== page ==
Collective Understanding January 28, 2014 | By Jim McNutt
Photos: Elizabeth Bolton
The number and variety of human activities that involve watching animals and making or viewing images of them is astounding. In an hour’s time I can find hundreds of different examples, ranging from a studio artist completing a painting of a bear to a photographer standing in an Antarctic field surrounded by penguins. A recent discussion turned up childhood story books featuring Australian fauna and a group of people intently watching a hawk’s nest from the middle of an urban traffic island near Boston. From medieval cabinets of curiosities to Enlightenment encyclopedias to contemporary efforts such as theEncyclopedia of Life people have attempted to organize knowledge and images of non-human life on the planet. Images range from the purely imaginary drawings found in beastiaries to microscopically revealed worlds of bacteria. The sum total of the effort involved staggers the imagination.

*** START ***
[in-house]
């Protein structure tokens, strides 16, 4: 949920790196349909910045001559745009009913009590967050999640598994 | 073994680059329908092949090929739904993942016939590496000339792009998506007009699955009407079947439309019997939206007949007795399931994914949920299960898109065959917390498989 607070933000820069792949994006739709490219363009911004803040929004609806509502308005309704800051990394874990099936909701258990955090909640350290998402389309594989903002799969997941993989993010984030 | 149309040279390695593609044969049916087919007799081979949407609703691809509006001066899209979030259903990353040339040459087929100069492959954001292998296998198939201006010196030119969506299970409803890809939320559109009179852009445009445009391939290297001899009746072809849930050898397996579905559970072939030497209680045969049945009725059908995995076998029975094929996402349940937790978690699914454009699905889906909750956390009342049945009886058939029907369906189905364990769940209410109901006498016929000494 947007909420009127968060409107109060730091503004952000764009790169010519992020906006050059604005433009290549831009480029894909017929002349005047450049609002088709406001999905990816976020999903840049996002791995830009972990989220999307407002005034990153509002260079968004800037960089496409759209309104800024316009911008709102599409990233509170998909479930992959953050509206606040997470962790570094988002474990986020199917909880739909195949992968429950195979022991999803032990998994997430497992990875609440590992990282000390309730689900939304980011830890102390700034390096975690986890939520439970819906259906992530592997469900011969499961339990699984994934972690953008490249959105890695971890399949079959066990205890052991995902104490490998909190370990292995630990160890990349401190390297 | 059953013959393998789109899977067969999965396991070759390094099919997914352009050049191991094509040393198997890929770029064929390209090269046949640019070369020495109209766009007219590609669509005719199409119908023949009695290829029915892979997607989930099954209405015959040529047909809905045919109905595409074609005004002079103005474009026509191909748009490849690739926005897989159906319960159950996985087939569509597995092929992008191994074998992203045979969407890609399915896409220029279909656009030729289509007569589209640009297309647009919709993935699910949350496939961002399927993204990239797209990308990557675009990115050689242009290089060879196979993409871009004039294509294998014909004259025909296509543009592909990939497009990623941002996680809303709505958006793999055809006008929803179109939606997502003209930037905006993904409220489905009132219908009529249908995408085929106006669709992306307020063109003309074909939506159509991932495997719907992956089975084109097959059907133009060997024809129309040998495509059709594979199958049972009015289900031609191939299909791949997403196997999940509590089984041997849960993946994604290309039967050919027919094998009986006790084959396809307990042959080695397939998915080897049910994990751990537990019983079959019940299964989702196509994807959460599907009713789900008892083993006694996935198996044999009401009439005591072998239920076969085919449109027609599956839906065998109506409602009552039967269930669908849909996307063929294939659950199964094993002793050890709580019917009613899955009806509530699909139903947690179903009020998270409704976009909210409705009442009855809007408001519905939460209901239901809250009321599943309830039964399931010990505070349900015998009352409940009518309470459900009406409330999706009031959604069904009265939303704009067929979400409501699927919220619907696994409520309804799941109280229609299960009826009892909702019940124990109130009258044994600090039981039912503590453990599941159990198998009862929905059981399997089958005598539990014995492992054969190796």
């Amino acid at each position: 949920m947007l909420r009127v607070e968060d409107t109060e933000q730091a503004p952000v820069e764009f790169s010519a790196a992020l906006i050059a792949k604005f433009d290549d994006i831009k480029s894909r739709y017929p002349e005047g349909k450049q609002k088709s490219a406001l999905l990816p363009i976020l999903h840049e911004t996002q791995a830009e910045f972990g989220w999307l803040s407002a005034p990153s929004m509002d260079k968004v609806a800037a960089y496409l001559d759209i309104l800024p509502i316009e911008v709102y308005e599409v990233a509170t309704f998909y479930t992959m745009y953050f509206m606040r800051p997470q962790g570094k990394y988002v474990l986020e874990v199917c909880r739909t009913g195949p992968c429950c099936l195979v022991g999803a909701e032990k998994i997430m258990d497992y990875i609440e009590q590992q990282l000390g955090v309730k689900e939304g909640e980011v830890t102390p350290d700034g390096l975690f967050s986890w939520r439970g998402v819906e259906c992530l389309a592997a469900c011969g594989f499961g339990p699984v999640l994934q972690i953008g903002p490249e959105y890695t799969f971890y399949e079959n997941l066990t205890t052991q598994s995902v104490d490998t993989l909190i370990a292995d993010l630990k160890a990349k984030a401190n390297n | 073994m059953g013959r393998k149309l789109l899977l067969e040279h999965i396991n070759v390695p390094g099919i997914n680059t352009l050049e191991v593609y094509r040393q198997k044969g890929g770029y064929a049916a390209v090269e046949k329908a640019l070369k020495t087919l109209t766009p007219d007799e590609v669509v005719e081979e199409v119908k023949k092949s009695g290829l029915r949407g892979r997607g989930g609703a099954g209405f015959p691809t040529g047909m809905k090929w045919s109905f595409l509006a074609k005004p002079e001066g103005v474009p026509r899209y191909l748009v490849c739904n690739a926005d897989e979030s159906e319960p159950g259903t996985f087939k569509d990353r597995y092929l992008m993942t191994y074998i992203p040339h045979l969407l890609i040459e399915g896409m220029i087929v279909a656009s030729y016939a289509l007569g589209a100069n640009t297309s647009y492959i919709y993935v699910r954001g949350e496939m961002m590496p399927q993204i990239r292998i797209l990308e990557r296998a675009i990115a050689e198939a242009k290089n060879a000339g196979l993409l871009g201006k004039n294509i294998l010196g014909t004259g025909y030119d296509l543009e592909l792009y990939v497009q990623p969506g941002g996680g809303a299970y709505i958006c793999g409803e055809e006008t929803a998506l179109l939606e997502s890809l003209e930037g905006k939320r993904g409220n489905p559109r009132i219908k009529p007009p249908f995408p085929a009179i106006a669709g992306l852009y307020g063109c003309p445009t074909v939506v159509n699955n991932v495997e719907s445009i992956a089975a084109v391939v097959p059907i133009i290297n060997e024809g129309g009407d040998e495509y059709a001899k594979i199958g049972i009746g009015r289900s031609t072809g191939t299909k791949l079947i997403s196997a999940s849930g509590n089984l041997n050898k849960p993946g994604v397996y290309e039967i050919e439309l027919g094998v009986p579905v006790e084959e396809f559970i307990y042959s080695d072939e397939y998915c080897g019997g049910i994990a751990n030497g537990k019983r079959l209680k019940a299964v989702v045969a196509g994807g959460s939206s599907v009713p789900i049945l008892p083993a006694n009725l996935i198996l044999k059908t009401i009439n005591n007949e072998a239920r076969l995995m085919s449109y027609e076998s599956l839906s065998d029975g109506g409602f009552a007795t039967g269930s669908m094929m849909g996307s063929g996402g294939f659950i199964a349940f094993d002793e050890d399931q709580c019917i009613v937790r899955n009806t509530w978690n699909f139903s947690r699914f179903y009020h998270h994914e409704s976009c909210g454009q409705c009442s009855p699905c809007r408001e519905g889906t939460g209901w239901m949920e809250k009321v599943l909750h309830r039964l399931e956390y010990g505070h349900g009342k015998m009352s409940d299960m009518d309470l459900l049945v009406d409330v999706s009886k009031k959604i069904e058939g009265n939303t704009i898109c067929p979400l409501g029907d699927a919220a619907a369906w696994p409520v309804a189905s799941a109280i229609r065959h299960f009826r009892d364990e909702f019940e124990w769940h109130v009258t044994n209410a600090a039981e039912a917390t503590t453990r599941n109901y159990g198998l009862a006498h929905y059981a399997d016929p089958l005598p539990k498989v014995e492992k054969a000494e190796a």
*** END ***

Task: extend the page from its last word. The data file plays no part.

From this it follows that practically everyone has some personal experience with images of animals. Whom do you know who is not familiar with elephants or chimpanzees or dolphins? For that matter, if someone mentions a strange animal, do you not have quick google access to learn about it? Try “pink fairy armadillo” or “lamprey.”
At a time when consciousness of biodiversity has become paramount to a sustainable Earth, the long human experience of making and viewing images of animals serves us well. It not only makes us aware of biodiversity itself, but in the continuing replication and repetition of images, it challenges us to discern the qualities of the images, to find the art in life.
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